The American love affair with the automobile is strongly linked to quality of life. Owning a vehicle increases options for employment opportunity and eases the daily routine (doctor appointments, school, grocery shopping… just to name a few). But car repossession can bring your quality of life to a screaming halt.

Get protection from hardship.

A vehicle is a primary means of supporting one’s existence. Which is one of the reasons we handle auto cases – your livelihood is literally depending on it. Many times, public transportation simply doesn’t serve the need: routes are lengthy and irregularly scheduled, travel options may or may not offer reasonable access for those with disabilities, and public transit can sometimes pose threats to personal safety.

When auto loans go bad.

A bank, lender or other financial institution can take away or ‘repossess’ your vehicle when loan payments are missed or stopped altogether. Repossession policies for default differ from lender to lender. Most banks allow borrowers to miss two or more payments before they take this drastic measure. But if the bank starts the repo process, be aware of your rights and take immediate action accordingly. The clock is ticking, and inaction is not in your favor. After repossession, the finance company is allowed to sell the car at the end of 15 days from sending you notice that your car has been repossessed. Then they may sue you for any deficiency balance.

The repossessor is relentless.

As long as you keep paying on your car by the due date, the bank is happy. But if you don’t, and a repossession process begins, your loan officer or bank teller isn’t going to show up in a business suit to take your car. Banks contract with companies or ‘repossessors’ that do nothing but repossess vehicles or other equipment. Without warning, as long as the repo agent can find it and get to it – your driveway, your employee-of-the-month parking spot at work – they can take your car. Patient and persistent, they watch for days to determine the best way to repo your car. Why are they so bulldogged? Because it’s in their best interest! If the repossessor tries to get your car, but comes up empty handed, the payout for their efforts is much less. For this reason, repossession companies will do just about anything to take your car.

Repo drama is illegal.

Car repossessions can easily become volatile. Pennsylvania has strict repossession laws that lenders and the repossession companies must follow. When broken, these laws can give us leverage in negotiating on your behalf. One such law in Pennsylvania states that repossession companies may not disturb the peace in the process. “Disturbing the peace” or Breach of Peace (BOP) can mean a lot of things:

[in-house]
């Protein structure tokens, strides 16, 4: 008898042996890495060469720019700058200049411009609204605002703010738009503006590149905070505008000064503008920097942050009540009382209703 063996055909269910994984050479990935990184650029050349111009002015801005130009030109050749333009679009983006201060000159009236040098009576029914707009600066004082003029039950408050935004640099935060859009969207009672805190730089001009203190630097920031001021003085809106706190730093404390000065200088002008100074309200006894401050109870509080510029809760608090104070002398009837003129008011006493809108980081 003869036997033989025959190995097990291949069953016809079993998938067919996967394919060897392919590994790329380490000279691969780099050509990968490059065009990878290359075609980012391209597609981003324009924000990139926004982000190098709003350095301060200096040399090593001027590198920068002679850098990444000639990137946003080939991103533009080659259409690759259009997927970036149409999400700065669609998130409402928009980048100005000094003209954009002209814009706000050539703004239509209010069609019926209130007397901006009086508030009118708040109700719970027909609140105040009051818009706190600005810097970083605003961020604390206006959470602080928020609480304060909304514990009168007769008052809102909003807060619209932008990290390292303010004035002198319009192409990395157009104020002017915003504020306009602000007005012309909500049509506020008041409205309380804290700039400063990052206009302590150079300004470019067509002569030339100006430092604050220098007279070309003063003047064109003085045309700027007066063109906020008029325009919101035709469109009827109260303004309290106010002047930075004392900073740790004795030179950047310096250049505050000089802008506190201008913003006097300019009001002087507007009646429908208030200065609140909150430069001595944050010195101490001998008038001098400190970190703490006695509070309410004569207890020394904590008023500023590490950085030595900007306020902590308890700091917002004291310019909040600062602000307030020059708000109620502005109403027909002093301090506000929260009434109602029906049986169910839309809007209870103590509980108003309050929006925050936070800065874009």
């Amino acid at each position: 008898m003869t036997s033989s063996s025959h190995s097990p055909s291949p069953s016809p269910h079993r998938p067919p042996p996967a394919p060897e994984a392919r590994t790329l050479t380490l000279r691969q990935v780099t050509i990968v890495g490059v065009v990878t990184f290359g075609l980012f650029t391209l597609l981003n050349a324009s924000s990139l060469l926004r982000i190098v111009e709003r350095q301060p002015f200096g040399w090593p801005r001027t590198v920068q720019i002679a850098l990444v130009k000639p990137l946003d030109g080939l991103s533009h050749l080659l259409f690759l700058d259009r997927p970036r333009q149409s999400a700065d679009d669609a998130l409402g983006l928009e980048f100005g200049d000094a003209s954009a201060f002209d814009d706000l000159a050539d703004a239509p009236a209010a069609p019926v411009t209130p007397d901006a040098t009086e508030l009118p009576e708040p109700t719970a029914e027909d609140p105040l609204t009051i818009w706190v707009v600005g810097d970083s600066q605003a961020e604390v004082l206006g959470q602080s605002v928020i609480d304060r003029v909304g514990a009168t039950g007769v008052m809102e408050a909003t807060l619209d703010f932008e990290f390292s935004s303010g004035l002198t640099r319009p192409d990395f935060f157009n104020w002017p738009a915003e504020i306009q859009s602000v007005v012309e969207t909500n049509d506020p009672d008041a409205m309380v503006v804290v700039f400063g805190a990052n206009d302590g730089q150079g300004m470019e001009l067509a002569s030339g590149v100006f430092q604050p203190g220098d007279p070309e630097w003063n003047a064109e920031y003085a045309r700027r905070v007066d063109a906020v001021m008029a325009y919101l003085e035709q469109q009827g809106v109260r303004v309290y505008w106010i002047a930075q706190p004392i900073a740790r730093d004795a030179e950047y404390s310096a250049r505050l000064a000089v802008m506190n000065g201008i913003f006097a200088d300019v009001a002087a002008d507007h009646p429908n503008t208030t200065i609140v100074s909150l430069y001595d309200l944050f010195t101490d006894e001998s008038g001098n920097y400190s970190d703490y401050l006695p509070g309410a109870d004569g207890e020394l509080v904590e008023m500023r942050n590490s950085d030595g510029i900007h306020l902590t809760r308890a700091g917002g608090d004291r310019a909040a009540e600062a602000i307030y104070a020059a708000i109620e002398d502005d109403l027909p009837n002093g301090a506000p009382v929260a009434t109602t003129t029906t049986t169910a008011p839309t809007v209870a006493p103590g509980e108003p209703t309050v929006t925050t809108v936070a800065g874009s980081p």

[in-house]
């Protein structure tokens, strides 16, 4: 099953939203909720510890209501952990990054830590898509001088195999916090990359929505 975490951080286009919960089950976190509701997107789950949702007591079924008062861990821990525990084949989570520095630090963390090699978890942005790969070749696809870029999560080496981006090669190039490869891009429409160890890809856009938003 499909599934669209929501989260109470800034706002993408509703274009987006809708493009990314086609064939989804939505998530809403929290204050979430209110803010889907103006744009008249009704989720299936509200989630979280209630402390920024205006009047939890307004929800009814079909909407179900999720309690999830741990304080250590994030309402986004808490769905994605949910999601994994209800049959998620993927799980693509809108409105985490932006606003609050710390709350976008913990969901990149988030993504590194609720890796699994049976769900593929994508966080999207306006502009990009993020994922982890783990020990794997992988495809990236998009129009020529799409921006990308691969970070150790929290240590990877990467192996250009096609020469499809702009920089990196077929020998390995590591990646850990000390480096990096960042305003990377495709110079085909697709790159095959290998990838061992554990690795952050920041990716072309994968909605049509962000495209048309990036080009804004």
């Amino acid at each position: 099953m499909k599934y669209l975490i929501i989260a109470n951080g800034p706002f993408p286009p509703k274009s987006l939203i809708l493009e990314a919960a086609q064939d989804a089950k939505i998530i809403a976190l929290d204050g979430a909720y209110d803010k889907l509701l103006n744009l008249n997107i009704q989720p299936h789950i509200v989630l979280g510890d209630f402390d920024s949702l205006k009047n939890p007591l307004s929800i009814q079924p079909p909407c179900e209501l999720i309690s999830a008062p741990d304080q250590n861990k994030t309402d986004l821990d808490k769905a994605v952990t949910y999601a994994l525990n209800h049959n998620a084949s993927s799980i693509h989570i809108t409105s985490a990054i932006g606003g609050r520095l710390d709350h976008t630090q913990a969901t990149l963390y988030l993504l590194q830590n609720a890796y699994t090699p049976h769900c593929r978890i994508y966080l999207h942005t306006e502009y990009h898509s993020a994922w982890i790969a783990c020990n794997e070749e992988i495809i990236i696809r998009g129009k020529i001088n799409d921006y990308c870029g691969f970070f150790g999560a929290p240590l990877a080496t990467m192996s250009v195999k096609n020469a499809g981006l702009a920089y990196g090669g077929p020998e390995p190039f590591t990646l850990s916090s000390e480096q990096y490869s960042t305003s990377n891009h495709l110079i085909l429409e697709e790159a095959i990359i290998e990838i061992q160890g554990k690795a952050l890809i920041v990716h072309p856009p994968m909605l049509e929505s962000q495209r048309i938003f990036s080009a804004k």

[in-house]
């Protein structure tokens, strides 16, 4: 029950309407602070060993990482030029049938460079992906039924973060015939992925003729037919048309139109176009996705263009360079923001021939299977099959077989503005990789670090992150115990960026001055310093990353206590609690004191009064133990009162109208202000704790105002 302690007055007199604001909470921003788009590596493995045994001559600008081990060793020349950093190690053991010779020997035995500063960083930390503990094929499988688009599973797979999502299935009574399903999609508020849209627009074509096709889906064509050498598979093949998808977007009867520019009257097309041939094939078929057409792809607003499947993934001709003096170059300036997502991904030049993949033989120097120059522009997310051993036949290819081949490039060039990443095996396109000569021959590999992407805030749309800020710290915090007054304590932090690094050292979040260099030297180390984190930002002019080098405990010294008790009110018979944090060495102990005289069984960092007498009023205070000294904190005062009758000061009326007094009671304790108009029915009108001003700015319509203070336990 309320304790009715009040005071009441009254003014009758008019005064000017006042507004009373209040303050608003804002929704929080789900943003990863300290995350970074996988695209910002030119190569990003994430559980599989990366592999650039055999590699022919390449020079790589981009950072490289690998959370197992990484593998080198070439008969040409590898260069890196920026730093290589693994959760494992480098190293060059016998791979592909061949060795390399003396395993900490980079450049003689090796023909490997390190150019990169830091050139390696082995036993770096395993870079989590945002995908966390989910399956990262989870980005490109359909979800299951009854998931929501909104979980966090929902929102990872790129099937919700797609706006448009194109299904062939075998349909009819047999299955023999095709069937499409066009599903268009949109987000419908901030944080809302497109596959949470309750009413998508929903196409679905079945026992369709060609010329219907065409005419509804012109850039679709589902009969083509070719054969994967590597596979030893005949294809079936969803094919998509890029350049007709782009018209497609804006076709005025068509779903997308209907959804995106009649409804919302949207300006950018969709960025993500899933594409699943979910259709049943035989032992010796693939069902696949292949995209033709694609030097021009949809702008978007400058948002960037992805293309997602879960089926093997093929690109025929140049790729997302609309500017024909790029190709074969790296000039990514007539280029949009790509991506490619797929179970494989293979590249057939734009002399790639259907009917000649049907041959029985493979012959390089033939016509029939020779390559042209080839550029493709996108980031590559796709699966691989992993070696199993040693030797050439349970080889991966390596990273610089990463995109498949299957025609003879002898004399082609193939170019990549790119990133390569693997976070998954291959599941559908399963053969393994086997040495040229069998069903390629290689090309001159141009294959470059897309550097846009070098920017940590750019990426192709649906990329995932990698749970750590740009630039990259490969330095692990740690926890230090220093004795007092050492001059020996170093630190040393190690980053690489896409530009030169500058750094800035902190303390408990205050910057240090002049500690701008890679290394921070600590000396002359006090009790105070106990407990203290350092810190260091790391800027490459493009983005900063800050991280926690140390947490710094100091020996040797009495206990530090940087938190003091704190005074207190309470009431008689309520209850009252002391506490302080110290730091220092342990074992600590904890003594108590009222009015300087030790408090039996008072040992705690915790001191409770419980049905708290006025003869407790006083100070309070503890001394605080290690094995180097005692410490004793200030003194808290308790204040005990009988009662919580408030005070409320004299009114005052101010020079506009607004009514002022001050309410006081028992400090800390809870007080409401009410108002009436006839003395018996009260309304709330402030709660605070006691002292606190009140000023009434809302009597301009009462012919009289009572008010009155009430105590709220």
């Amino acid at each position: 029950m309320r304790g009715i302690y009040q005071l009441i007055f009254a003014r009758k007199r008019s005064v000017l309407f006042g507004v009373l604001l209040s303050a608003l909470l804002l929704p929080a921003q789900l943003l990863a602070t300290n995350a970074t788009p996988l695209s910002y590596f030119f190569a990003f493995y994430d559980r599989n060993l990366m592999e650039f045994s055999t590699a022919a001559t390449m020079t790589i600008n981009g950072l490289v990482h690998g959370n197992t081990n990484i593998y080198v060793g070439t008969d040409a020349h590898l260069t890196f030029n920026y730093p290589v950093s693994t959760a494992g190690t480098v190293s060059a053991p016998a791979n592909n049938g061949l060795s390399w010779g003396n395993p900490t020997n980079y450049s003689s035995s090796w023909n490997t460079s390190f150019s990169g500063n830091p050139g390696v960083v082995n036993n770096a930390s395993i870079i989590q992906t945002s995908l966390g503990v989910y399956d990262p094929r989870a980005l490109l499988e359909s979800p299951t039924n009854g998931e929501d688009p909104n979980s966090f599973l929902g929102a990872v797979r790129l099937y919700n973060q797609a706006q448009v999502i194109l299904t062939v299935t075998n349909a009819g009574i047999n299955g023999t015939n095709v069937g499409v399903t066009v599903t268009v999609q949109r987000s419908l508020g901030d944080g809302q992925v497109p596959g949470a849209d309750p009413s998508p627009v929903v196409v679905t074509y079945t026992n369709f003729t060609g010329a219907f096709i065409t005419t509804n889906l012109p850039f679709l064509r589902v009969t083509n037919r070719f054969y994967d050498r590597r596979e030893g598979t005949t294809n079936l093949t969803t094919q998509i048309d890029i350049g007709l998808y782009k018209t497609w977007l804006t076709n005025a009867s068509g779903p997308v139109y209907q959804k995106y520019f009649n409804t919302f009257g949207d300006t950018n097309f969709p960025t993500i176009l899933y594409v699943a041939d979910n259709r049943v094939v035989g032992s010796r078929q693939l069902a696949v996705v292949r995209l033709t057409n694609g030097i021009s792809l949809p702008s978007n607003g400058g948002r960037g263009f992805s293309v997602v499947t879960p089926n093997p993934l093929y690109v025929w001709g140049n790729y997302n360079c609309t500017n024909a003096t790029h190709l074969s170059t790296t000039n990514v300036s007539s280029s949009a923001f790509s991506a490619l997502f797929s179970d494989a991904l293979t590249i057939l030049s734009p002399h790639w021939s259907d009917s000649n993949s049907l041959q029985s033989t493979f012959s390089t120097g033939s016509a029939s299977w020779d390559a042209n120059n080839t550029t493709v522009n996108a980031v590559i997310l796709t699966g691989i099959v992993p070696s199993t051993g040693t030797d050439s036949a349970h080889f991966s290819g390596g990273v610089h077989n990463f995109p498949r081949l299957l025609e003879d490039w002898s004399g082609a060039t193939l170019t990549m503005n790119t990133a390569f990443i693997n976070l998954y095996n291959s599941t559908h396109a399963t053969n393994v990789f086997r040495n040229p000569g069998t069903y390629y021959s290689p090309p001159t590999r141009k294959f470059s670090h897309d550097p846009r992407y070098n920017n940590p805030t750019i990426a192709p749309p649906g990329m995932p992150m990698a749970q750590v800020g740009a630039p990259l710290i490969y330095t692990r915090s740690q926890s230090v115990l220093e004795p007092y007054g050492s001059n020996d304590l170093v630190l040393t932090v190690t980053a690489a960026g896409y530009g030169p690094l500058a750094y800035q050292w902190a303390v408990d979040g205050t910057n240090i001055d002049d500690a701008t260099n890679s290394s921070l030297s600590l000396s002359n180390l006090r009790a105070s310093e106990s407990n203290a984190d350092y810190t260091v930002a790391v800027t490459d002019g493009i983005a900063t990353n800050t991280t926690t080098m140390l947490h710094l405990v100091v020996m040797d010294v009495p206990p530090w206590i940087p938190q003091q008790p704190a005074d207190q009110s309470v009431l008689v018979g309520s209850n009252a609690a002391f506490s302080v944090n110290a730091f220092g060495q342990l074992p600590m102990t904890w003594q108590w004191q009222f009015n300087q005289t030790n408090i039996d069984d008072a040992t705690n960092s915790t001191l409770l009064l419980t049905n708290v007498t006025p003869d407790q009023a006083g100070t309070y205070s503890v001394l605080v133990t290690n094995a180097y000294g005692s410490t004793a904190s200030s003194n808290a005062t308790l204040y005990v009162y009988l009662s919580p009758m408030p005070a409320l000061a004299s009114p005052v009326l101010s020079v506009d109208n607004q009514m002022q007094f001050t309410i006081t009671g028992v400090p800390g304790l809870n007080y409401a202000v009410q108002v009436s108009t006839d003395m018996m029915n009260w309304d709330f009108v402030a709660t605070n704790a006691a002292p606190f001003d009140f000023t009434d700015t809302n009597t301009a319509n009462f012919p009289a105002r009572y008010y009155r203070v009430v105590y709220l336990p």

• Ignoring your objections
  • Provoking or creating a risk of violence
  • Breaking and entering or destroying property
  • Misrepresenting the purpose of taking the car
  • Threatening a use of force
  • Disorderly or disruptive conduct (such as yelling, or physical contact)

In a civilized repossession, the repo agent comes to your house, calmly and politely explains who they are and why they are there, requests the car keys, gives you time to remove your personal items from the car, and drives the vehicle away. But all too often this is not the case.

Look at the low-down on auto repossession.

An experienced lawyer must evaluate the totality of the specific facts and circumstances around repossession – each case is unique. Example points to consider include, but are not limited to:

Court orders. If you tell a repo agent they may not take your car, and request they leave your property, the repossessor is required by law to leave immediately and return with a court order.

Notice of repossession. Once repossessed, the bank must send you a notice that discloses the car’s location, gives you a chance to retrieve your belongings, and quotes a fee to get your car back and reinstate the loan.

Voluntary repossession. If you voluntarily give your vehicle back to the bank, you cannot sue for a bad repo. This will appear on your credit report, making it difficult to receive another car loan in the future.

Our work puts money back where it belongs – in your pocket.

You may not know that the repossession violated the law until you talk with our expert auto fraud attorneys. If your car has been repossessed recently, or if you feel your vehicle is in threat of a potential repo, give us a call. We are often able to handle your case with little to no money from you. Often, we are paid only once we win.

Don’t let the bank or the repo agent bully you. Give us a call today for a free, no obligation consultation.